Great idea in theory, but aren't you worried that you may have missed the Bear Stearns boat?
A little. But you never know what happens 'til you're outside, handing out magic markers.
There's probably still X number of really pissed off people shuttling between Stearns HQ and Connolly's Pub.
That's what I'm counting on.

One last note on The Warren Commission 2

One last note on The Warren Commission 2:

This is the actual front page of the report itself. Really, where would you get this stuff if not for me. Interesting bunch of signees.

The idea of the day

Were I a photographer all this would be a hell of a lot easier. That is to say, how long does it take to snap a photo? 1/250th of a second? Plenty of time for drinking afterward are the words that immediately jump to my mind.

Anyway, I'm not a photographer. And it takes a longer time to paint a painting than to take a picture. Far longer, in fact. And longer even still than the time it takes to dream up ka-ka-mamie (as if that is even close to how you spell it, but I like the hyphens) schemes such as "The Idea of the Day."

Which brings us to Henry Moore.

I'm sure you're familiar with the guy. I mean, who isn't? This one is called "Two Piece Reclining Figure No. 5"--which is a pretty strong title in anybody's book. The Wall Street Journal (or at least what passes for the WSJ these days) tells us today that an exhibition of 20 Moore sculptures in the New York Botanic Gardens is opening today, or shortly.

More specifically, a Ms. Rossi from The Journal writes:
When exhibiting sculptures of monumental scale, monumental space is important. But to truly appreciate the essence of these works, a complementary setting is essential. Such a perfect fit can be observed as one wanders through the beautifully manicured grounds of the Botanical Garden's 250 acres and encounters the imposing, voluptuous figurative and abstract sculptures of the English artist Henry Moore (1898-1986). Among the 20 pieces on display are the powerful "Draped Reclining Mother and Child" (1983) and the totem-like "Upright Motive No. 5" (1955-56).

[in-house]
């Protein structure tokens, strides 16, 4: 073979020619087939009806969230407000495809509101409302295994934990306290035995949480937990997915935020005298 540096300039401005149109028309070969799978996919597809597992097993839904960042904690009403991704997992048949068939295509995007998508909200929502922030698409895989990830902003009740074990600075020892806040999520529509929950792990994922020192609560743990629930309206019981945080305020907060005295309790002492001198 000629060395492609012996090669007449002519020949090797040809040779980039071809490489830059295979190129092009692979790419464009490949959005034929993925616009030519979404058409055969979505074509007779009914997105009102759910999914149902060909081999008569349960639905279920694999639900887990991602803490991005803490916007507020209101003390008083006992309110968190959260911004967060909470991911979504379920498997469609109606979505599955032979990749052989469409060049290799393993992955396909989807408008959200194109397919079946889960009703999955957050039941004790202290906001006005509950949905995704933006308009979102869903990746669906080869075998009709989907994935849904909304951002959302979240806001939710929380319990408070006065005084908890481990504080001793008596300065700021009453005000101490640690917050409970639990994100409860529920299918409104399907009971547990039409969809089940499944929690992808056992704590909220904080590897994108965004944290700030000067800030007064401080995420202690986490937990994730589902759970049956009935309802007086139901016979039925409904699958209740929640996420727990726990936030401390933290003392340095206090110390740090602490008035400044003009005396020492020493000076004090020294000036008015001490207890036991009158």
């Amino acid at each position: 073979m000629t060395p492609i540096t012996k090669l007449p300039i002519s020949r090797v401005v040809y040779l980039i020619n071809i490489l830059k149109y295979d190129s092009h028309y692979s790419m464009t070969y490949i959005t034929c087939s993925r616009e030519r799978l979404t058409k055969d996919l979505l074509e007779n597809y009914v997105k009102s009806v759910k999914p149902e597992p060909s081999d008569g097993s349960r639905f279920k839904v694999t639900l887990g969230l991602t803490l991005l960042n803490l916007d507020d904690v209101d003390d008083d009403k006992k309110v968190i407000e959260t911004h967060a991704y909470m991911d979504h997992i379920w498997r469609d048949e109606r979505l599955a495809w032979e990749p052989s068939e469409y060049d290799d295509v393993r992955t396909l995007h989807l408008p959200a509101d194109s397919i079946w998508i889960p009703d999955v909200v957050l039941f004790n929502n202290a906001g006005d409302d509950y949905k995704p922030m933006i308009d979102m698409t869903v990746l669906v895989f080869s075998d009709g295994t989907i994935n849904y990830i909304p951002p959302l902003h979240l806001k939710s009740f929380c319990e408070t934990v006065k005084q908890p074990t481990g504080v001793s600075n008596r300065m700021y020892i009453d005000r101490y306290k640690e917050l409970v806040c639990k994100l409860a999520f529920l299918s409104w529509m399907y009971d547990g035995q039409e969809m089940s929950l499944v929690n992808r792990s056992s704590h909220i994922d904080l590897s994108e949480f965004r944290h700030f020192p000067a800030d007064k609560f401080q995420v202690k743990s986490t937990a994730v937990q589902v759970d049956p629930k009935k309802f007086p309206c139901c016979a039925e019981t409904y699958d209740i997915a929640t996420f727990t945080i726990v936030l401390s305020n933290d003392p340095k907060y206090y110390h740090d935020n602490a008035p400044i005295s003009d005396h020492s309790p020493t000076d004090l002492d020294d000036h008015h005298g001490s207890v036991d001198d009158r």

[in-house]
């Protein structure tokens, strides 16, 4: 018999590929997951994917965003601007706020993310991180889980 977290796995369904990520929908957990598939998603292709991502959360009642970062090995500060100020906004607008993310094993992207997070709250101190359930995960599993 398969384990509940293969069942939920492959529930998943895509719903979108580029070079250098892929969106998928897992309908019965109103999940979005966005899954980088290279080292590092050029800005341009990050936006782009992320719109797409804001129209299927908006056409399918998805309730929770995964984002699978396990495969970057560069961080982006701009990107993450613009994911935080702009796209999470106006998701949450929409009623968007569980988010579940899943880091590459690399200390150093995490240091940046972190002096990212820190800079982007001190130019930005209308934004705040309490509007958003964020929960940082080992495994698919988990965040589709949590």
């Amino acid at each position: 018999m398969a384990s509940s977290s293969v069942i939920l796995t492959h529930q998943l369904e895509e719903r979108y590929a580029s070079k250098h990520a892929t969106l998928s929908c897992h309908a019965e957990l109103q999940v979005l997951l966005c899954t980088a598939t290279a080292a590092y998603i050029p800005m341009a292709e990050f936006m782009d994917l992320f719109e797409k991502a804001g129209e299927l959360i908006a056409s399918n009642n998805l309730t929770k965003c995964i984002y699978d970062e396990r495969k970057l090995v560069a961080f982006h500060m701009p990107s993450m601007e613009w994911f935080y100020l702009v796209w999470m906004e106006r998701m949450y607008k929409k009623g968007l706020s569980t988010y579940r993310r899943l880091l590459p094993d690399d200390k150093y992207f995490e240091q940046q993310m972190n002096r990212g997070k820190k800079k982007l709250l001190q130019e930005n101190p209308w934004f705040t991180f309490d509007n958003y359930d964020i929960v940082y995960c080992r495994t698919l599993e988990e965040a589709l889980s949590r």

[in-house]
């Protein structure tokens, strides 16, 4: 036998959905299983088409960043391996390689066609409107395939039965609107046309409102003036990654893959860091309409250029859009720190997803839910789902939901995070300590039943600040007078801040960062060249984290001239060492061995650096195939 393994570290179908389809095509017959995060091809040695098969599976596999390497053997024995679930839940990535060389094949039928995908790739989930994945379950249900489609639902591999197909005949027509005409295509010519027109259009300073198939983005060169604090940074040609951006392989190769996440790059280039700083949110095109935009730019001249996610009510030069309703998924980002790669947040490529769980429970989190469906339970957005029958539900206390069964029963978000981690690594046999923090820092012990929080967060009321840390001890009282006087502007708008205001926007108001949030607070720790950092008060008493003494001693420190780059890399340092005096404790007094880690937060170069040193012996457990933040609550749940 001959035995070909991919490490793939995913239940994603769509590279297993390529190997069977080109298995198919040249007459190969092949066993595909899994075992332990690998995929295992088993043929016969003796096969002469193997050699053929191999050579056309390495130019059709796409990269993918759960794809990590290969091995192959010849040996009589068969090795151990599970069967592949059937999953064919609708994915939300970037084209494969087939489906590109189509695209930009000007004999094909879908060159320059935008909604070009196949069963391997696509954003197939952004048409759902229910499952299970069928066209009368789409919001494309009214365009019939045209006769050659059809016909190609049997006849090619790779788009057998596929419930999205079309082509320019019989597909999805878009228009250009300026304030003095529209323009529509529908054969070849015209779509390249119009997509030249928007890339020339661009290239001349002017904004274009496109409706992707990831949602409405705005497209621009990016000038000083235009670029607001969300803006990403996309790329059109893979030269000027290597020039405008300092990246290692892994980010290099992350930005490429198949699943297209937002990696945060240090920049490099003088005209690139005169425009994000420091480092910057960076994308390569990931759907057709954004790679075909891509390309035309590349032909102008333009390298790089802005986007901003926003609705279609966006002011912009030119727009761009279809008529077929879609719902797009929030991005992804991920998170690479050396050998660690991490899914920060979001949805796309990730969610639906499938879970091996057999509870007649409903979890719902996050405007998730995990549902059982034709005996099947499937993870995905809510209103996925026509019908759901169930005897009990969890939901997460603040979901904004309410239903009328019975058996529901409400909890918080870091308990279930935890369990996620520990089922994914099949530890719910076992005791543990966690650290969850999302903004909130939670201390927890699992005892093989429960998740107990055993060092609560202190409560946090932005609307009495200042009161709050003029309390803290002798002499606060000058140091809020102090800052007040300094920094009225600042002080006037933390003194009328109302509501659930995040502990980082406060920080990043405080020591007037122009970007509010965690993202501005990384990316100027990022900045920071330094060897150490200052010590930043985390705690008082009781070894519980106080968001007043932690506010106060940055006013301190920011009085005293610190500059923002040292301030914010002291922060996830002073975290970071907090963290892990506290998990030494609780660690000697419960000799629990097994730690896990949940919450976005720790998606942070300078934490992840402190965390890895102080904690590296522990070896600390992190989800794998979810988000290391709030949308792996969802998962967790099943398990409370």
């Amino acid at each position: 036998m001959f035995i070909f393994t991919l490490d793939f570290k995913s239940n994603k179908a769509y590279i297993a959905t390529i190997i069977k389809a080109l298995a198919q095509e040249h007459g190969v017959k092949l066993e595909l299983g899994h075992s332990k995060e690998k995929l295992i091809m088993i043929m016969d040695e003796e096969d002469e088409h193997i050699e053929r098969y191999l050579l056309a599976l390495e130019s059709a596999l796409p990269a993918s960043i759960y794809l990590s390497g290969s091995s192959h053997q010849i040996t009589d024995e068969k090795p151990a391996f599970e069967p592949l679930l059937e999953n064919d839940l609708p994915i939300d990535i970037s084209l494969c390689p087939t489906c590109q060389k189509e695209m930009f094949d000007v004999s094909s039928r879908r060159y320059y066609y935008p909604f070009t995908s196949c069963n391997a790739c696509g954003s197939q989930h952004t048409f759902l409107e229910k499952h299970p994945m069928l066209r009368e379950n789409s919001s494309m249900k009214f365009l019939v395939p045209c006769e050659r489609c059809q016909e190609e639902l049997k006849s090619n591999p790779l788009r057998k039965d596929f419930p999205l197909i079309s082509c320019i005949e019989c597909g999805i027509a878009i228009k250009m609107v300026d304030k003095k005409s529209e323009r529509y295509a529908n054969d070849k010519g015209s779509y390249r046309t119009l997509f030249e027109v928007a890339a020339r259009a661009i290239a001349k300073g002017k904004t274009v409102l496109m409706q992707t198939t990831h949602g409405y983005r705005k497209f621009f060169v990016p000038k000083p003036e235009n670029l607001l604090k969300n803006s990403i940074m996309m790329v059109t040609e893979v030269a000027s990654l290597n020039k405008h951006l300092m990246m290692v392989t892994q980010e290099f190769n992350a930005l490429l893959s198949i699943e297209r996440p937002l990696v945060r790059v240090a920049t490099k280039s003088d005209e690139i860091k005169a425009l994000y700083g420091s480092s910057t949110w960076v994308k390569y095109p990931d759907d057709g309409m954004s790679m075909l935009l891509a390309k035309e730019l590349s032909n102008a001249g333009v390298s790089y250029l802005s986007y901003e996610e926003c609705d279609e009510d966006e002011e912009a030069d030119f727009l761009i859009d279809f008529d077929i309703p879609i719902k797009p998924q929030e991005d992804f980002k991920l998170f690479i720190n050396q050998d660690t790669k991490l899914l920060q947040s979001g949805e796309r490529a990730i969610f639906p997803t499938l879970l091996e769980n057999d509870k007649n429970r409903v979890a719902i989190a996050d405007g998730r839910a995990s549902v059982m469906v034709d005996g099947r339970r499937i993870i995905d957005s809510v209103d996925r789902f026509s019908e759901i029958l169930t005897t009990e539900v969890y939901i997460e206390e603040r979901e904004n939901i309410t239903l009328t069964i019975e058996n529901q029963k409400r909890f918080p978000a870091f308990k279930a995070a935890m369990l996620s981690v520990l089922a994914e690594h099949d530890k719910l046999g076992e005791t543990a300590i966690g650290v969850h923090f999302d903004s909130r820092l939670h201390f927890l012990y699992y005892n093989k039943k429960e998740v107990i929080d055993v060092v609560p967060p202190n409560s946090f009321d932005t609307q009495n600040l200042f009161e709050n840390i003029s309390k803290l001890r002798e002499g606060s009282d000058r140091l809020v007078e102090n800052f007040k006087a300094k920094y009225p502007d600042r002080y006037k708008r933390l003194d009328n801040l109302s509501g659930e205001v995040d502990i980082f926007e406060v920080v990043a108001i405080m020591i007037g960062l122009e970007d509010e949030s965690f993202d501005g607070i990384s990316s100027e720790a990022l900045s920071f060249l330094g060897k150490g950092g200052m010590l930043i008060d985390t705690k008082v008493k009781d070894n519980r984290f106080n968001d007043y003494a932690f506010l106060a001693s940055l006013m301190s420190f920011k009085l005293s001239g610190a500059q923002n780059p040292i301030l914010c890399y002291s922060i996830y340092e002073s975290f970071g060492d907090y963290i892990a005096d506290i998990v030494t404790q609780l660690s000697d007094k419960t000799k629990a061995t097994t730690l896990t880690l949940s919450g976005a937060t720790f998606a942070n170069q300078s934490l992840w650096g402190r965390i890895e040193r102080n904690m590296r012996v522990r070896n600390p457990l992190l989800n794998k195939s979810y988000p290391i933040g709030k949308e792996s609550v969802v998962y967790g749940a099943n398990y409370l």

Accompanying the piece is this:

Which actually would be my photo of choice to illustrate my ka-ka-mamie scheme, except that it's too small a file to allow double-clicking. It is the aforementioned "Draped Reclining Mother and Child."

This one might blow up a bit if you have at it:

Anyway, the idea of the day is this:

We (me, really) will travel to the Botanic Gardens and photograph a selection of Henry Moore sculptures. We will then paint them. Or at least one, just to see how it feels. If we, in fact, choose to start with this one, we'll call it "Draped Reclining Mother and Child (Giving Henry the Cheese)"--the parenthetical phrase being a joke about the phonetic similarities between homage and fromage, and the difficulties of French in general.

The finished image--which I envision being quite large--will then join the pantheon of Geoffrey Raymond cheese paintings that includes "Girl with the Pearl Earring (2003)," "Elegy to to the Spanish Republic (2004)," and "Portrait of the Portrait of Gertrude Stein."

Which makes this sound like a busy summer. To wit:

Big Erin 2--Almost finished. Am re-doing type.
The Annotated Cayne--currently underway.
The Wounded Man--currently underway (but handed off to Kate, my collaborator).
The Annotated Murdoch 2--planned to coincide with the anniversary of Murdoch's purchase of Dow Jones and Co.
A possible series of paintings for my buddy Tim in Thailand--still very much up in the air.
The Annotated Greenberg--still in the planning stages. I am very much wrestling with the idea of painting Hank Greenberg, the Detroit Tigers slugger of a previous era, but asking for annotations related to Hank Greenberg, the ousted Major Domo of AIG.

Plus some others.

You think this shit is easy? I was explaining to a friend of mine the other day that I couldn't come up to the country for a weekend visit and she said "How busy can you be?", or words to that effect. Well, now you know.

A final note on the Wall Street Journal. Every time I type those words these days I think of the bit of dialogue from "Sin City" in which Mickie Rourke (amazing make up job) says something about Mercedes that goes like:
I was driving a Mercedes. At least what passes for a Mercedes these days. They all look like electric razors.

Monday, May 19, 2008


"Clunky" is defined as "Awkward, solid, heavy and outdated" by the dictionary widget that pops up when I push the button on my super-mouse.